A Kingdom in Crisis reviewed V

29 10 2014

Lee Jones has published what seems to be the first academic review of Andrew MacGregor Marshall’s A Kingdom in Crisis. Some clips from its top and tail. Read all of it:

Andrew MacGregor Marshall’s A Kingdom in Crisis has been eagerly and long awaited by many Thailand watchers. Having resigned from a senior Reuters post in 2011 to publish a series of articles on Thailand’s political crisis based on leaked US diplomatic documents, “AMM” has become a vociferous critic of Thai elites and especially the monarchy, developing a wide following on social media. A Kingdom in Crisis was anticipated as the definitive statement of AMM’s most controversial thesis: that “an unacknowledged conflict over royal succession is at the heart of Thailand’s twenty-first political crisis” (page 3). However, despite its many merits, the book does not quite clinch this argument.

A Kingdom in Crisis is a bold, uncompromising and highly critical survey of Thailand’s ongoing political crisis. The focus, however, is squarely on the monarchy, rather than on its place within Thailand’s broader polity and political economy. The first nine chapters all relate to the period before 2000, delving into ancient history to underscore the brutality of the absolutist monarchy and the normality of power struggles over the succession. Only three chapters then deal with the current conjuncture and make AMM’s central argument. The background is, of course, interesting and useful, and although it may contain little new for Thailand specialists….Kingdom in crisis

… Fundamentally at stake here is the basic explanation of the last ten years of Thai history. Was an extant concern with the royal succession merely “catalys[ed]” by Thaksin’s rise (page 155)? Would it have caused political conflict whenever Bhumibol died? Or is the concern of the Yellow Shirt faction primarily with Thaksin’s mobilisation of the masses into Thai politics and his growing monopolisation of political and economic power? From the latter perspective, the king’s looming death is problematic not because traditional elites fear radical personal retribution from Vajiralongkorn as a powerful individual, but because, as Thaksin increasingly colonised the state apparatus, they came to fear losing direct control of yet another institution – an extremely important one – that they had long manipulated for their benefit. Crucially, this concern would have been minimal in the absence of the political movement headed by Thaksin. He was, as AMM notes, seeking to “flush out the ghosts” (page 219), to thrust aside rival networks and colonise the state apparatus with his own cronies. Elites have always done this. What made Thaksin uniquely dangerous was his colossal popular support and unprecedented parliamentary majorities. Power no longer alternated among rival factions, with venal elites horse-trading in parliamentary coalitions to carve up the spoils of office between them. Thaksin’s faction appeared to have found a winning formula for permanent control of state power. Unable to defeat him at the polls, anti-Thaksin elites were forced to rely upon institutions that they manipulated or controlled: the courts, the election commission, the army and, of course, the monarchy – both to whip up the Yellow Shirt protests and to legitimise judicial and military coups. In other words, it is Thailand’s violent and bitter social conflict that has lent such importance to the succession, not the other way around.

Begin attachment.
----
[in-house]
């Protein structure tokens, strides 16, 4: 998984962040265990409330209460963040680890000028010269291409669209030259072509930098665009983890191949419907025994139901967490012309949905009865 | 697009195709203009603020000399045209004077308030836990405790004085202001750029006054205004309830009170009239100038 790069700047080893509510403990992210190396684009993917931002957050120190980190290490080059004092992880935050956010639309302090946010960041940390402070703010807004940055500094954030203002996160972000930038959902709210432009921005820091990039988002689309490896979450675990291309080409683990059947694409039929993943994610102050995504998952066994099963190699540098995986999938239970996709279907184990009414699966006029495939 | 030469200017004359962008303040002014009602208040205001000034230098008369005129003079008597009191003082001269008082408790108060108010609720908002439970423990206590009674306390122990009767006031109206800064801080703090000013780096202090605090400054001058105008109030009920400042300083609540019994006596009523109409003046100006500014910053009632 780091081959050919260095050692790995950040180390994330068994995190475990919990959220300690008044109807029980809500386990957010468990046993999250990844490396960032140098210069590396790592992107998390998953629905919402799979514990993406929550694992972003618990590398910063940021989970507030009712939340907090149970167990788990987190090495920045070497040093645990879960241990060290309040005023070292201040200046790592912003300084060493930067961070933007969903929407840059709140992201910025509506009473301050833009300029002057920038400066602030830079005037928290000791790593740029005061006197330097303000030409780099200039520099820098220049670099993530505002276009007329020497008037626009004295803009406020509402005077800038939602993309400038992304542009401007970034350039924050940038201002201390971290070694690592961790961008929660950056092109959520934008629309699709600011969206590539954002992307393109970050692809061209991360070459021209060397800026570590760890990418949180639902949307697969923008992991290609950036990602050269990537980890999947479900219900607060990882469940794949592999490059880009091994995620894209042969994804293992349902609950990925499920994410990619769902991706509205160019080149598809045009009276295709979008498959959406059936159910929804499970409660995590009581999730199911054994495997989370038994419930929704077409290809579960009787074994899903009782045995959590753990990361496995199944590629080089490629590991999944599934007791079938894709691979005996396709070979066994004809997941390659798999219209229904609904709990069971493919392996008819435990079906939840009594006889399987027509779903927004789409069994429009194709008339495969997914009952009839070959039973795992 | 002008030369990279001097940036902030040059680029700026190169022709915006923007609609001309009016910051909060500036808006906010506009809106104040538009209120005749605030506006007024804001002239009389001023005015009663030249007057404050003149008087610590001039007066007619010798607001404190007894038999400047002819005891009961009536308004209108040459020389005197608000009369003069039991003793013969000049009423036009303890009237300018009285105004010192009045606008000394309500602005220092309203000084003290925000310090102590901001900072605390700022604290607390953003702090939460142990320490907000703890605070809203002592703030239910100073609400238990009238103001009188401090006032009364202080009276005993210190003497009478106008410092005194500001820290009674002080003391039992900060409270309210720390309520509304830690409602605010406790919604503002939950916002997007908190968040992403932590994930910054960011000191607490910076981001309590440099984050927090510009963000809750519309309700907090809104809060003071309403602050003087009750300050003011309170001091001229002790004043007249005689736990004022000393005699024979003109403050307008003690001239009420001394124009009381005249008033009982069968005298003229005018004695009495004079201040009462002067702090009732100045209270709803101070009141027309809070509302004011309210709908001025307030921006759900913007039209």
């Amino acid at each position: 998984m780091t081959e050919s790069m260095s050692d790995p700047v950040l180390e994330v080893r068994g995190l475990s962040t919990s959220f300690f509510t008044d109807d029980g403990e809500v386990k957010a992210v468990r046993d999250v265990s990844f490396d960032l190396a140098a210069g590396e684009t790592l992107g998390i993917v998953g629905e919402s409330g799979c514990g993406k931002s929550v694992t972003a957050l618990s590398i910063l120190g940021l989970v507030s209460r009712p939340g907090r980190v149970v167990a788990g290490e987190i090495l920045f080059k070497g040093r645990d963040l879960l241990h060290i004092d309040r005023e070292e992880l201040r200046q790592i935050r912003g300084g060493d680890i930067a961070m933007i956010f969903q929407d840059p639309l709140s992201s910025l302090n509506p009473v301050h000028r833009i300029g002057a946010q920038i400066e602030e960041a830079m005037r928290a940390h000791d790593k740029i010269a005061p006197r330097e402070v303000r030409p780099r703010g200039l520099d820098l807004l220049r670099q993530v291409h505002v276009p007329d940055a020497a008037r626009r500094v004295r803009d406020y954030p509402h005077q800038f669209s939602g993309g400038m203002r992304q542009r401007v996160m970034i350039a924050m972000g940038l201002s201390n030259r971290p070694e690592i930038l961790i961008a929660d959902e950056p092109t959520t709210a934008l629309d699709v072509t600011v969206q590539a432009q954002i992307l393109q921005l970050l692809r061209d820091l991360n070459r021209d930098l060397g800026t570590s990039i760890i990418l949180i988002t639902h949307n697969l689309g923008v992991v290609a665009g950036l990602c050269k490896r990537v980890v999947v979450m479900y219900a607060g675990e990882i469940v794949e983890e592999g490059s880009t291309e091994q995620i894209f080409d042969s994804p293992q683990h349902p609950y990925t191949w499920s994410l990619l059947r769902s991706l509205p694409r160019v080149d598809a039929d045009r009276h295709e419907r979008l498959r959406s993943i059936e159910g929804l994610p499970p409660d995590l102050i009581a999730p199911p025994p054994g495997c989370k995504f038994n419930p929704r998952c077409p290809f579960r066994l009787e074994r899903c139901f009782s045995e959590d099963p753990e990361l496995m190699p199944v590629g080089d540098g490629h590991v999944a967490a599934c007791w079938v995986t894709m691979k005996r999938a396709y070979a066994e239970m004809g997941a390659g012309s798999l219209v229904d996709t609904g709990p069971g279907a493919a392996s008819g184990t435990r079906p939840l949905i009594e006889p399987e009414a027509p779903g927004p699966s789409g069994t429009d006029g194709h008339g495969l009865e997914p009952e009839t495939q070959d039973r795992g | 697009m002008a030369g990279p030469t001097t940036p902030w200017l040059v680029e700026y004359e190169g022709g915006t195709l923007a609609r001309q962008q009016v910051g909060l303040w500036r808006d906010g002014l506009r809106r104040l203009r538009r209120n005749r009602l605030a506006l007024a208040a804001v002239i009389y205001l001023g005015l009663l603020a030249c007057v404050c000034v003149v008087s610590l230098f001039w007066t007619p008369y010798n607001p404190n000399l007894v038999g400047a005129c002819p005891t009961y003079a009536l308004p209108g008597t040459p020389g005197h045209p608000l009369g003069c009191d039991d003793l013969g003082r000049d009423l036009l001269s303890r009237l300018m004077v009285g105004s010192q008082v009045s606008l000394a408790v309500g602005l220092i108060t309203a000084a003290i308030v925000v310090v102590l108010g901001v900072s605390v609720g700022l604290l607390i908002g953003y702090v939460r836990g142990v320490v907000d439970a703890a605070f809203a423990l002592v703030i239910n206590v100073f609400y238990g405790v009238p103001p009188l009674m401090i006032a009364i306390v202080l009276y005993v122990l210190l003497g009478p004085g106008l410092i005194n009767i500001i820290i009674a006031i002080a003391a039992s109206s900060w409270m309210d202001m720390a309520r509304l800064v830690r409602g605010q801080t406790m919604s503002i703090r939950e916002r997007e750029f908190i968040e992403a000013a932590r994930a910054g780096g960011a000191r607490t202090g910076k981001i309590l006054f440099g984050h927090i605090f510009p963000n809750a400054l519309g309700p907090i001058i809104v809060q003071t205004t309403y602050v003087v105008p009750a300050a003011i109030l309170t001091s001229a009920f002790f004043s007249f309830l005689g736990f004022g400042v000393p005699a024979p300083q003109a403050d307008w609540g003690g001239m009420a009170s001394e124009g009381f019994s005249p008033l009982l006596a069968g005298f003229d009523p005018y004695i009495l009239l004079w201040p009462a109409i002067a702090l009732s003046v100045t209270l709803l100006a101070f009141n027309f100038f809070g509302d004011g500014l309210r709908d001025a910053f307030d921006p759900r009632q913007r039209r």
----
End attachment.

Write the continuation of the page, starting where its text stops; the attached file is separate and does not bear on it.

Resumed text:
This perspective explains why, even in private discussions, anti-Thaksin elites are primarily concerned not with Vajiralongkorn, but with Thaksin. It also explains why their primary efforts have not been directed at altering the succession – despite having an opportunity to do so under the 2006-2007 military regime when, as AMM notes, Prem indirectly controlled the state, yet mysteriously made no “arrangements with Bhumibol to keep Vajiralongkorn off the throne” (page 167). Instead, they have overwhelmingly concentrated on rigging the Thai constitution and state apparatus to prevent Thaksin-aligned parties from regaining their popular majorities. That is, after all, the clear goal of the current military regime. If the elite clustered around the palace are really so fearful of Vajiralongkorn, why, since they have twice been able to use the king to endorse their armed seizure of power, do they not also use him to install their allegedly preferred heir, Princess Sirindhorn, at least as regent? According to AMM, precedents and legal procedures enable a female succession, and Bhumibol and Queen Sirikit are now physically and mentally incapacitated (page 199) – so they could not resist. The only reasons can be that these elites are not sufficiently concerned or that they fear a split within the security forces, since several army units are technically commanded by Vajiralongkorn. Even if the latter were true – and I have seen no compelling evidence for it – it would again be a case of potential social conflict – a possible civil war –shaping the succession crisis, not vice versa.

So is the monarchy an important element in Thailand’s political crisis? Undoubtedly, and we are indebted to Andrew MacGregor Marshall for revealing the sordid soap opera of the succession. But is the succession really “the heart” of Thailand’s crisis? I, for one, remain to be convinced.



2 responses

6 11 2015
Prince’s purge? | Political Prisoners in Thailand

[…] consideration. First, a bit like Andrew MacGregor Marshall’s widely read A Kingdom in Crisis, succession is cast in terms of ancient battles, with this […]

6 11 2015
Prince’s purge? | Political Prisoners of Thailand

[…] consideration. First, a bit like Andrew MacGregor Marshall’s widely read A Kingdom in Crisis, succession is cast in terms of ancient battles, with this […]

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